Marine F-35s grounded due to software concerns


WASHINGTON – F-35B joint strike fighters based at Yuma Air Station in Arizona have been temporarily grounded due to issues with a key support system.

The issue centers on the stealth jet’s Autonomic Logistics Information System, or ALIS, The software behind ALIS is woven through the F-35, and plays a vital role in everything from planning missions to maintenance. In April, ALIS 2.0.2 was installed on F-35A models and Navy F-35C models, but was delayed in getting out to the F-35B jump-jet variants. 

“Maj. Gen. Mark Wise, commanding general of 3rd Marine Aircraft Wing, made the decision to temporarily suspend VMFA-211 flight operations pending fixes to a recent ALIS software upgrade within version 2.0.2 that has presented some anomalies,” Maj. Kurt Stahl, director of public affairs with the 3rd Marine Aircraft Wing, wrote in a statement. “There is nothing wrong with the performance or safety of the aircraft itself, but it is imperative that we ensure the ground-based ALIS system is working properly before flight operations continue.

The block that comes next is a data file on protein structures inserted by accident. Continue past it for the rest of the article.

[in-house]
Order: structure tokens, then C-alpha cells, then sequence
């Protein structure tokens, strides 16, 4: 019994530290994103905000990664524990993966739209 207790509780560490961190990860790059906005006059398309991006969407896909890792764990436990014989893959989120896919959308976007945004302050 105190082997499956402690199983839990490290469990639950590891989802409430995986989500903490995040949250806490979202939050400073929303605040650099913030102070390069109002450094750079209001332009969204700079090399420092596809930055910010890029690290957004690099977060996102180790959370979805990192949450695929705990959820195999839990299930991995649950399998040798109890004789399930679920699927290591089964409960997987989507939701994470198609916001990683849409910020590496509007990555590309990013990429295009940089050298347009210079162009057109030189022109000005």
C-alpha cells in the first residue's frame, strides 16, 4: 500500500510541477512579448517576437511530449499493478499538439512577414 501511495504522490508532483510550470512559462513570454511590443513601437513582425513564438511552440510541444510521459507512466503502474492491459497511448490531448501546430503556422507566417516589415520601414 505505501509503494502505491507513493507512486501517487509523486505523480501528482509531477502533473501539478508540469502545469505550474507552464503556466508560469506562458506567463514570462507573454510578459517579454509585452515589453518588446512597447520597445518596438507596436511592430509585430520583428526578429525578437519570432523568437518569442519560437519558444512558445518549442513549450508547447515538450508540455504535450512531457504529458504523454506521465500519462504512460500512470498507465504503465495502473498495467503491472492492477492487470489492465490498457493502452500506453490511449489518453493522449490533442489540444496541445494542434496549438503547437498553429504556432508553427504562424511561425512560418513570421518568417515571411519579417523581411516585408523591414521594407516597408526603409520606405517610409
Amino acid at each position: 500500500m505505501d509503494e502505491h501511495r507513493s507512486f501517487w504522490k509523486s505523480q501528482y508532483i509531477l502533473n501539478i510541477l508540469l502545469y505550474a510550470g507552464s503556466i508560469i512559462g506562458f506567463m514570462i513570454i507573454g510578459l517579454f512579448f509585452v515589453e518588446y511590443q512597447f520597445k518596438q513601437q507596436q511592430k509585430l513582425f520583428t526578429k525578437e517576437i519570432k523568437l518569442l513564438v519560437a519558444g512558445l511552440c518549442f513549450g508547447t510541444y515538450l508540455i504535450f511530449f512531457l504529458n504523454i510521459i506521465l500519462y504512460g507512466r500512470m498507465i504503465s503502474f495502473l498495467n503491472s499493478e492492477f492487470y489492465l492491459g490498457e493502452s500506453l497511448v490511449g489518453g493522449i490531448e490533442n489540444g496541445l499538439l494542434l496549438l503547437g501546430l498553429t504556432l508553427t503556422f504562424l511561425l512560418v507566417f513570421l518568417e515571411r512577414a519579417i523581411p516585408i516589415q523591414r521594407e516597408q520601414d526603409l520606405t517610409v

Stahl said that the F-35 Joint Program Office and prime contractor Lockheed Martin have dispatched engineers to help resolve these issues associated with the update, and said the issues center around “maintenance codes not being reflected properly in the system.” News of the grounding was first reported by Inside the Navy.

Critics of the F-35 will likely seize on the software issue as more proof that the famously delayed jet is of faulty design. The grounding comes just days after the U.S. Air Force began flying operations after a ground stop due for F-35A models at Luke Air Force Base. Those jets were
grounded from June 9-21 due to concerns about hypoxia among pilots. Since 2011, there have been 15 related hypoxia incidents for F-35A models – five of which occurred in the last month, leading to the recent grounding. 

A spokesman for the U.S. Air Force said the service, which is the largest operator of the jet, said he was unaware of any software issues with the planes being flown. A spokesman for the F-35 Joint Program Office could not be reached for comment. 

Jeff Schogol with Marine Corps Times contributed to this report. 

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